“The low risk for security is clearly a major positive and most foreign and Arab companies look upon Dubai as the “Switzerland of the Mid East”.”

Thorniley suggested that the business cycle looks sustainable over the next three to seven years.

“Clearly if oil prices collapse to less than $30 per barrel, some of the bubble will pop. But despite the recent fluctuations in oil price, demand from China and the US looks like keeping the oil price above $55-60 as an average for the next two to four years.”

“At this ticket, liquidity will continue to flow through the better markets, where many are also reporting success in diversifying away from total reliance on standard oil and gas revenue.”

He said that the real measure of sustainable success was that many governments are now keeping more of their petro-dollars in their own local economies boosting construction, investment and infrastructure and social spending.

However, a positive economy aside, he warned that the political outlook is bad.

“In summary, the Middle East business outlook in 2007-2010 is business great, politics awful.

“Companies look set for three good years of business but the political background will do them no favours.”

“That said, companies here have lived with this kind of risk for many years. The political outlook will not improve in the near future and could even get marginally worse.

“But the chance of a major implosion which would destroy the business outlook completely remains ever manageable.”

Meanwhile, AHIC organiser, Jonathan Worsley noted that on the flip side, it was interesting to see that AHIC sponsors were actively pursuing an international growth agenda with one third of Jumeirah’s portfolio now overseas and Istithmar Hotels acquiring hotels in New York and elsewhere.

In addition, Abu Dhabi’s Rotana Hotels, Suites & Resorts currently notches six properties outside of the GCC and is looking to fuel its growth to 42 properties in the next two years. Rotana recently announced a pioneering private placement, and an IPO listing inside three years is mooted by industry consultants.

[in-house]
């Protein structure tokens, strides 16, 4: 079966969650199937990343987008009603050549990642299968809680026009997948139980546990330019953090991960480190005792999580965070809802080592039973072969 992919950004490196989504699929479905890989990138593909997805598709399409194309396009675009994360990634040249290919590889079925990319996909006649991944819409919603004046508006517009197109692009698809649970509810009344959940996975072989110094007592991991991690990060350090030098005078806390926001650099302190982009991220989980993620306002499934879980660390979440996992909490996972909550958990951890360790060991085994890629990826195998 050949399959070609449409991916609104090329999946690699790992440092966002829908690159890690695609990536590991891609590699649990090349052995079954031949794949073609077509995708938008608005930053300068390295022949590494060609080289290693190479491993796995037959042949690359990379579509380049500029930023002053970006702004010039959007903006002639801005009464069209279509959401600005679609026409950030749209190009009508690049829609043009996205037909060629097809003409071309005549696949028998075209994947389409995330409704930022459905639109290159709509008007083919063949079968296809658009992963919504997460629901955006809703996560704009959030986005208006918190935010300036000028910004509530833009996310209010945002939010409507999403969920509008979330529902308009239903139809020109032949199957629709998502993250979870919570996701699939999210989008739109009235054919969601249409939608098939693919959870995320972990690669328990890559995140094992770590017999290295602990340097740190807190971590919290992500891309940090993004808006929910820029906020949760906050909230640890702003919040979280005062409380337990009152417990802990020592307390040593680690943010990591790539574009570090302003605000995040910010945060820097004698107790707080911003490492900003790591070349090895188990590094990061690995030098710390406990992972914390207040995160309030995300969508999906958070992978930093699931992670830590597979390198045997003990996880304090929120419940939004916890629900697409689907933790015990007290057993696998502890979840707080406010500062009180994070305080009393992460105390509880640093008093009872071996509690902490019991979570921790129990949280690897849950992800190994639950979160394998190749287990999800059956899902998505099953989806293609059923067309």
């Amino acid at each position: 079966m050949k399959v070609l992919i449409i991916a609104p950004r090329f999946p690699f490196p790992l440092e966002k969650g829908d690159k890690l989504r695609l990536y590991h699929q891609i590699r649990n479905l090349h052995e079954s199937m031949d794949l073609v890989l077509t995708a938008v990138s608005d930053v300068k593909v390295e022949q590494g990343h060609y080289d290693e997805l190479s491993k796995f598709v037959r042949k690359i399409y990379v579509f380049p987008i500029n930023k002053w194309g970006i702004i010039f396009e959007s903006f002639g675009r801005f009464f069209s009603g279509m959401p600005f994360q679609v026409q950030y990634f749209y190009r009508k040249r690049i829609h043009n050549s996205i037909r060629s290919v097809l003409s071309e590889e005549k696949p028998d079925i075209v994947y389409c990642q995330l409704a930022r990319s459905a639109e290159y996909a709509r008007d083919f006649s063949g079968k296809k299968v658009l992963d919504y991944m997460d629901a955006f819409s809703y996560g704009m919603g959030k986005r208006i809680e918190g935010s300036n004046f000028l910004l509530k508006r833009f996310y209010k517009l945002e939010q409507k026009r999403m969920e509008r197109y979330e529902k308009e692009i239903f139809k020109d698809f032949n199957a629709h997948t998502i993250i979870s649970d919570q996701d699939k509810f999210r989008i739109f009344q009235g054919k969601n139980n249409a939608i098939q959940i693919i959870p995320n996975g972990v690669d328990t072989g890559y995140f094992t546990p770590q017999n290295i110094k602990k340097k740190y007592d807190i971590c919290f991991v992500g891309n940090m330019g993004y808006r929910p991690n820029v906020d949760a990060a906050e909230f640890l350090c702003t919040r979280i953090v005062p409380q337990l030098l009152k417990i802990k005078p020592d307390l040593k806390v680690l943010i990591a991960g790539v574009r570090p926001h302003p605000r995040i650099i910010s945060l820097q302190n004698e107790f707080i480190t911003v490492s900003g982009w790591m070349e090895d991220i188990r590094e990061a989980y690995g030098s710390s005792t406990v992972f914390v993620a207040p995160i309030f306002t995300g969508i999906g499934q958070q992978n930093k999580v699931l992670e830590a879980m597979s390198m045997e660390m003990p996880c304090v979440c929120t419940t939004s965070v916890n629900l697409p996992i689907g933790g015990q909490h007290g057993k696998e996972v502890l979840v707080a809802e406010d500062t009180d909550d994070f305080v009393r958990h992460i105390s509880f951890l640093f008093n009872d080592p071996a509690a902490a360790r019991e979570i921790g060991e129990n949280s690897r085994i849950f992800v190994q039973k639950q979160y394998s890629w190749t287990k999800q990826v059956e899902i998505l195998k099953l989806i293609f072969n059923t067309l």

Worsley said that topics for discussion during the two-day event include opportunities in emerging markets; anomalies of Middle East management contracts; presentation on selected mega projects in the region; residential real estate & hotels – the ultimate combination?; and the future of independent luxury lifestyle hotels in a consolidating environment.

Platinum sponsors of the 2007 event are: Kingdom Hotel Investments; Istithmar Hotels; Jones Lang LaSalle Hotels, Rezidor Hotel Group, Bawadi and IFA Hotels & Resorts.

Alongside Jumeirah Group and Rotana, other AHIC gold sponsors are: Accor; Arabian Travel Market; Coral International Hotels, Resorts & Spas; Emaar Hotels & Resorts; Emirates; Etihad; Fairmont Raffles Hotels International Inc; Golden Tulip Hotels, Inns & Resorts; GuestInvest; Hamilton Hotel Partners; Hilton Hotels; Horwath HTL Group; HVS International; InterContinental Hotels & Resorts; Interval International; Marriott International; Morgan Stanley; Mövenpick Hotels & Resorts; Northcourse Leisure Real Estate Solutions; OBM International; Rakeen; RCI Global Vacation Network; Strategic Solutions; Shaza Hotels; Sidley Austin; Starwood Hotels & Resorts Worldwide Inc; The Taj Hotels Resorts & Palaces, Tourism Western Australia; TRI Hospitality Consulting Middle East, Turks & Caicos Islands Government; Wimberley Allison Tong & Goo; WestLB and Wyndham Hotel Group International.

Media sponsors are: AME Info, CNBC Arabia, HOTELS, Hotel & Motel Management, Sleeper and TTN.

AHIC is jointly organised by The Bench and the Middle East Economic Digest (MEED). It will run from April 28-30, 2007 at Dubai’s Madinat Jumeirah Convention Centre.

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Monday, March 26- 2007 @ 15:58 UAE local time (GMT+4) Replication or redistribution in whole or in part is expressly prohibited without the prior written consent of Mediaquest FZ LLC.